Polaris

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Polaris

Polaris (pōlârˈĭs) or North Star, star nearest the north celestial pole (see equatorial coordinate system). It is in the constellation Ursa Minor (see Ursa Major and Ursa Minor; Bayer designation Alpha Ursae Minoris) and marks the end of the handle of the Little Dipper. Polaris's location less than 1° from the pole (1992 position R.A. 2h23.3m, Dec. +89°14′) makes it a very important navigational star even though it is only of second magnitude; it always marks due north from an observer. Polaris can be located by following the line upward from the two stars (the Pointers) at the right end of the bowl of the Big Dipper or, if the Big Dipper is not visible, by following the line through the left side of the square in Pegasus through the end star in Cassiopeia. The star is a Cepheid variable and oscillates in brightness roughly every four days. Because of the precession of the equinoxes, Polaris will not remain the polestar indefinitely; in 2300 B.C. the polestar was in the constellation Draco, and by A.D. 12,000 the star Vega in the constellation Lyra will be the polestar.
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Polaris

(poh-lar -is, -la -ris) (North Star; α UMi) A remote creamy-yellow supergiant that is the brightest star in the constellation Ursa Minor. It lies very close to the north celestial pole (dec: 89°16′) and is the present pole star. Its position is found by means of the Pointers in the Plough. Polaris is a classical Cepheid variable (period 3.97 days) but its pulsations have decreased rapidly since about the mid-1970s. It forms an optical double with a 9th-magnitude F3 V companion. mv : 2.0; Mv : -2.9; spectral type: F8 Ib; distance: 97 pc.
Collins Dictionary of Astronomy © Market House Books Ltd, 2006
The following article is from The Great Soviet Encyclopedia (1979). It might be outdated or ideologically biased.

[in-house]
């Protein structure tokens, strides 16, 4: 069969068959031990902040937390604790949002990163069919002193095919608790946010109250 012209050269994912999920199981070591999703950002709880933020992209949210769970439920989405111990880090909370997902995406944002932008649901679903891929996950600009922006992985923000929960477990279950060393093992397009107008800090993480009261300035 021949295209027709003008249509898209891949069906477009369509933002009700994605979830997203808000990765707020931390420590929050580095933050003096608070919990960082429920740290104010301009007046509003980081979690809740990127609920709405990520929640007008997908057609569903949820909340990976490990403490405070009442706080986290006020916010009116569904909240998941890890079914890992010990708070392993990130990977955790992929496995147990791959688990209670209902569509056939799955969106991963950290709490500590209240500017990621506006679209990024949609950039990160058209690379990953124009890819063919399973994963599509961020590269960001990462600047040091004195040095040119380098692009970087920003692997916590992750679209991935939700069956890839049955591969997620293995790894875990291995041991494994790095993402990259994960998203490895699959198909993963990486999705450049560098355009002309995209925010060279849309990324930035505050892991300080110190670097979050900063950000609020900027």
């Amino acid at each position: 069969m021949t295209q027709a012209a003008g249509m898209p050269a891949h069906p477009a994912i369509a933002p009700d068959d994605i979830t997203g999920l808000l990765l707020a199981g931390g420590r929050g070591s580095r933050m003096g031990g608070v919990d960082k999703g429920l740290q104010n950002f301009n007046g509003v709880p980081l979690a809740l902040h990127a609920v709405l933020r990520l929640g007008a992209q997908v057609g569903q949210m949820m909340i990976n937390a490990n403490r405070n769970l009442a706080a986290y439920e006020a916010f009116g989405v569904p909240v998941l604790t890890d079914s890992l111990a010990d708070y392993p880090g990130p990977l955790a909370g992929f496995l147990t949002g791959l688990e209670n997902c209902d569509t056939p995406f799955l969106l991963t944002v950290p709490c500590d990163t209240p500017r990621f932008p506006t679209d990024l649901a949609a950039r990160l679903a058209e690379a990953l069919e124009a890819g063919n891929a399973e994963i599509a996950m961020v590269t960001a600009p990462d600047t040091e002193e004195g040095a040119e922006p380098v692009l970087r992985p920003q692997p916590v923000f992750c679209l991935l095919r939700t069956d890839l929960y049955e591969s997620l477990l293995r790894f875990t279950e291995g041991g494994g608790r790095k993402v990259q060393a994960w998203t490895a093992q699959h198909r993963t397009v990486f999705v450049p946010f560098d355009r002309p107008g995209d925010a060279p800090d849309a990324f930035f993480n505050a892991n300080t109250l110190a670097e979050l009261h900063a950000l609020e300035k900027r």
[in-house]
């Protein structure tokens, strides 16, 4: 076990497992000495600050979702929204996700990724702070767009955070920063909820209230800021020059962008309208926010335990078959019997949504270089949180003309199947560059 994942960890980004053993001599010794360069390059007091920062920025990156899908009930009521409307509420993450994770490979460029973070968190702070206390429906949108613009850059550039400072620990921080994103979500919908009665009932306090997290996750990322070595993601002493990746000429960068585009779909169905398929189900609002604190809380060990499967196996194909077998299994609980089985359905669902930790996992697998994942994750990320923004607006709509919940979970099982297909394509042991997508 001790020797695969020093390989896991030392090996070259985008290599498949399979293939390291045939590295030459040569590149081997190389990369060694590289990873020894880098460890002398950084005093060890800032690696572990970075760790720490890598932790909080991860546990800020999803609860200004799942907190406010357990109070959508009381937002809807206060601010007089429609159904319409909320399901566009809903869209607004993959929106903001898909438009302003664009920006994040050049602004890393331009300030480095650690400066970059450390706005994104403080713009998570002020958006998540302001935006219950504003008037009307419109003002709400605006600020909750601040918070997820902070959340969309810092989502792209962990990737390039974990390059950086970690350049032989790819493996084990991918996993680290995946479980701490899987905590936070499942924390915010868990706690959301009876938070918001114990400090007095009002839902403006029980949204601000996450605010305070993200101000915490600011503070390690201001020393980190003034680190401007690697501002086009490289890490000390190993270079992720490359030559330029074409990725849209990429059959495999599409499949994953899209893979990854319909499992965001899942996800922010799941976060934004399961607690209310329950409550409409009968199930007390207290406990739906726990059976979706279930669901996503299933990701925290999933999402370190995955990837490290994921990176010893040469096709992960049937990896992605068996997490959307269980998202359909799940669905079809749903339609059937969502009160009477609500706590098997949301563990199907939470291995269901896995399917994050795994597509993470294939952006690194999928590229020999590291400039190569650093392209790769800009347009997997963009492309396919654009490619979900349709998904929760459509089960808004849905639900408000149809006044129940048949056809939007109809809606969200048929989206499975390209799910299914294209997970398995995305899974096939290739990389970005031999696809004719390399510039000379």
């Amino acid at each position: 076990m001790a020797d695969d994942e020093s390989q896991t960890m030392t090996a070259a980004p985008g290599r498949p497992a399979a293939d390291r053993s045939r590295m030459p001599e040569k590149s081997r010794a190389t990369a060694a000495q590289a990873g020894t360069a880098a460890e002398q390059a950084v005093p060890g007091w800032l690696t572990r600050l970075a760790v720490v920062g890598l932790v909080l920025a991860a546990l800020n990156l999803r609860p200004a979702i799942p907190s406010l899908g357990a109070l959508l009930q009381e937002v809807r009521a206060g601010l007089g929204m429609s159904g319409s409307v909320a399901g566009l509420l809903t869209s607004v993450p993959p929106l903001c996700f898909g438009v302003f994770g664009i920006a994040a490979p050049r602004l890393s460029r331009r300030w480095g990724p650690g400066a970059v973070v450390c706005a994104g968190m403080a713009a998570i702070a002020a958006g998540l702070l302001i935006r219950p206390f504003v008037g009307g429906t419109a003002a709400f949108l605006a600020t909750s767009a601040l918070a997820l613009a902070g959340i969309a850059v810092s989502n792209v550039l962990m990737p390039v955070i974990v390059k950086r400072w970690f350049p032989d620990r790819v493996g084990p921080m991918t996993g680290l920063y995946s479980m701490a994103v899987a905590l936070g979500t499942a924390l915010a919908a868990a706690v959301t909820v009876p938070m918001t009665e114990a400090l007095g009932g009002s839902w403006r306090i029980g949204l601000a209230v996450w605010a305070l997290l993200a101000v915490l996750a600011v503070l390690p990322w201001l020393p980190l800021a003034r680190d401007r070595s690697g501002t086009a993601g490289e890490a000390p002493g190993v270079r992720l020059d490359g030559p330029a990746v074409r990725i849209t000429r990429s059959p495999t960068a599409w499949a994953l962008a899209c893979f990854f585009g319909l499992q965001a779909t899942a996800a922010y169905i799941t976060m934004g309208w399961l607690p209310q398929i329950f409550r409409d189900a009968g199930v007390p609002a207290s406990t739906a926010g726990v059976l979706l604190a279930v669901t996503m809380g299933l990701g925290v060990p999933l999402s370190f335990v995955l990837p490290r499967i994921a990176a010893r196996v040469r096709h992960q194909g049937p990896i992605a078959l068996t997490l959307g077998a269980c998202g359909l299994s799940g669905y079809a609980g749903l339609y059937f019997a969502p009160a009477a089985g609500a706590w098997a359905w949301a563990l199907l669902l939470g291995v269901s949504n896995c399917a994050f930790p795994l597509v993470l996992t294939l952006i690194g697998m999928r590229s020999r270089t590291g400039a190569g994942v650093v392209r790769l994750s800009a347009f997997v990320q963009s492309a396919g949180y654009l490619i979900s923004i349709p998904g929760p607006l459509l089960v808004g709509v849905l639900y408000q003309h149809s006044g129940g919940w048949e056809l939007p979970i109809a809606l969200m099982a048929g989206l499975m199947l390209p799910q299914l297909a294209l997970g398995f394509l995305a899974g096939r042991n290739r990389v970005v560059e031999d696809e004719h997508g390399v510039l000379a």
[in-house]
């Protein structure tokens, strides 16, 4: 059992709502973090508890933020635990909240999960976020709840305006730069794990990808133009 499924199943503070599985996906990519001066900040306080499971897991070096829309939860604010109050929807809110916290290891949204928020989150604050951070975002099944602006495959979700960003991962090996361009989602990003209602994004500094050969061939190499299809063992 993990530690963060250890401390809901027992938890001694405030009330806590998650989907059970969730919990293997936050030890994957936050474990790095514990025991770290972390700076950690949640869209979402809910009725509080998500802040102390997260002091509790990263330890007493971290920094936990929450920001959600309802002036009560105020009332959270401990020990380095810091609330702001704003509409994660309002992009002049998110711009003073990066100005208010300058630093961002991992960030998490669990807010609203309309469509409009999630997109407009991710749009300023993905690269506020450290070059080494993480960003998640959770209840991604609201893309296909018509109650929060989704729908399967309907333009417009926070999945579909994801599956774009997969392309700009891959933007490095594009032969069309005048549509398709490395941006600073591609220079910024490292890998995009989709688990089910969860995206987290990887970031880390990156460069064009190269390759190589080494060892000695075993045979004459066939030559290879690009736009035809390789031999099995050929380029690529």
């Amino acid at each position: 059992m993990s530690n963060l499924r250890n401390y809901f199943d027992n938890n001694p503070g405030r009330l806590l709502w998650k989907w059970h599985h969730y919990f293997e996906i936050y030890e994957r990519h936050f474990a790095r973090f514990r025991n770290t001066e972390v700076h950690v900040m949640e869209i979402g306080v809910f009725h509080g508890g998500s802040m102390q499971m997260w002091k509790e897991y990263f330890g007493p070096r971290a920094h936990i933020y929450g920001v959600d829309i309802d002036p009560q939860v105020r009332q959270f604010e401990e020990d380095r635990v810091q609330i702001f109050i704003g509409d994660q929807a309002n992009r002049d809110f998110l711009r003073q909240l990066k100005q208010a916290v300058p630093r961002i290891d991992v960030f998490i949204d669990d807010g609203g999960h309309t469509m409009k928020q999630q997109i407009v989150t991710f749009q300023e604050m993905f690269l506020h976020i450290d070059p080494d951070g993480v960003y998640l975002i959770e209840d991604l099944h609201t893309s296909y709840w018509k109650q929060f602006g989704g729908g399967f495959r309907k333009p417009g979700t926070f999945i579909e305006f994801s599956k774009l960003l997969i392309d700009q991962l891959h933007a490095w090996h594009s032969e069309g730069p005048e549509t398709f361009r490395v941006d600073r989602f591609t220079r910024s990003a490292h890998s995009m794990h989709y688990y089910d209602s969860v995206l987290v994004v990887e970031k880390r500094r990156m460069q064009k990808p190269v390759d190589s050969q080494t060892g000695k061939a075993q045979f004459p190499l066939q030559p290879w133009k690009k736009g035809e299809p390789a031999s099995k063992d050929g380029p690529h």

Polaris

 

(Alpha Ursae Minoris, the North Star), a bright star of the second magnitude near the north celestial pole and thus useful for determining the bearing of the sun and a particular area’s geographic latitude, which is approximately equal to the altitude of Polaris above the horizon. In 1975, Polaris was 51′ in angular distance from the celestial pole. As consequence of precession, this distance decreases almost 17″ per year and will attain its minimum (28′) around the year 2100. Polaris can be found in the sky by the method indicated in Figure 1. The precise azimuth and latitude of a location can be determined from Polaris using ephemerides published in astronomical annuals.

Figure 1. Method of determining the position of Polaris in the sky

Polaris is a triple star. Its bright component is a cepheid (variable star) with a brightness-variation amplitude of 0.14 stellar magnitude and a period of about four days.

The Great Soviet Encyclopedia, 3rd Edition (1970-1979). © 2010 The Gale Group, Inc. All rights reserved.

Polaris

[pə′lar·əs]
(astronomy)
A creamy supergiant star of stellar magnitude 2.0, spectral classification F8, in the constellation Ursa Minor; marks the north celestial pole, being about 1° from this point; the star Ursae Minoris. Also known as North Star; Pole Star.
McGraw-Hill Dictionary of Scientific & Technical Terms, 6E, Copyright © 2003 by The McGraw-Hill Companies, Inc.